Writer: Florian Zeller
Translator: Christopher Hampton
Director: Kevin Shaw
Designer: Patrick Connellan
Reviewer: Ron Simpson
Florian Zeller’s play has had remarkable international success. First produced in Paris in 2012, it gained him the Prix Moliere and since then in Christopher Hampton’s translation has won or been nominated for all the major awards in the UK and the USA, both for Best Play and Best Actor (Kenneth Cranham and Frank Langella respectively).
This suggests – rightly – that, apart from anything else, The Father provides a wonderful lead role for the actor playing Andre, an opportunity Kenneth Alan Taylor seizes upon in this Oldham Coliseum production with a stylish, subtle, perfectly judged and ultimately very moving performance.
Zeller had the inspired idea of writing a play about dementia that sees the world through the eyes of the sufferer. Only in the last scene are we confident of the reality of the situation and the people. This scene explains many of the oddities of earlier events, but we are still left with nagging doubts about who said or did what. So Zeller introduces us to the world of the dementia sufferer.
Andre begins the play, urbane in a very smart three-piece suit, longish white hair immaculately groomed, authoritative in an argument with his daughter, Anne. Certainly, he may have upset his latest carer, but she is a thief – she has stolen his watch – and this is his flat, he can do what he wants. He doesn’t need a carer, anyway, he insists. He suffers memory lapses, but he seems a self-confident bourgeois in command of the situation.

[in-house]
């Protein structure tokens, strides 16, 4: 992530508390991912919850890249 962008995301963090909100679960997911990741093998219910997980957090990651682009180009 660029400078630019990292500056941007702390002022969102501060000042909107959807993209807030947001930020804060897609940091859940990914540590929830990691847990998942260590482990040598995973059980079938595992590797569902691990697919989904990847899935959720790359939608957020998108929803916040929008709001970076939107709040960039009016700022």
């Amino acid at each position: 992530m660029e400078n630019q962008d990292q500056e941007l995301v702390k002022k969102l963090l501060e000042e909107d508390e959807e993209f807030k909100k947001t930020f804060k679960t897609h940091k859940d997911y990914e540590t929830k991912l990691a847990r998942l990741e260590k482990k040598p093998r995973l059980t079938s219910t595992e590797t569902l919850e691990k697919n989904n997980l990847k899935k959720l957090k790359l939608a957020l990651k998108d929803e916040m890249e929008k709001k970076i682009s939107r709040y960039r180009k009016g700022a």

At first, we are amused by his fantasies of having been a famous dancer and intrigued by the contradictions – The Father is a puzzle play as well as a powerful study of dementia. Then slowly, simply, the nightmare begins. Is Anne living in Paris or London and with or without Pierre? Is the flat Andre commands his own or has he been taken in by Anne? Why do Anne, Pierre and Laura, the new carer, sometimes metamorphose into quite different people, played with a sort of anonymous naturalness by Colin Connor and Helen Kay?
Why do events repeat themselves in slightly different form as time is scrambled? The metaphor of the missing watch looms over the action.
Kenneth Alan Taylor can be charmingly spry or arrogantly hectoring as Andre, but the heart of his fine performance is the slow descent from his imagined independence into a sadly shuffling figure in pyjamas, increasingly gripped by terror – it is a compelling physical performance.
Kerry Peers ticks all the boxes as Anne – loving daughter, hurt at her father’s preference for her never-seen sibling, torn between duty and the wish to live her own life – without quite inhabiting the part. The focus of our sympathy remains firmly on Andre; perhaps Anne should have a claim on some of it. John Elkington (Pierre) does a convincing line in subdued sullenness and Jo Mousley is full of brisk efficiency as Laura, her wince-inducing kiddie speak provoking a contemptuous, “Are you a nun?” from Andre.
Under Kevin Shaw’s direction, the play has a surface simplicity with hints of blurred depths beyond – and the same can be said for Patrick Connellan’s set, with its lateral screen cutting off the upstage area where furniture comes and goes, noisily carried on and off to the annoyance and confusion of Andre. On the forestage is the skeleton of a ripped apart piano, a symbol no doubt for Andre’s mind, like Hamlet’s “sweet bells jangled out of tune”.
Runs until 8 July 2017 | Image: Joel C Fildes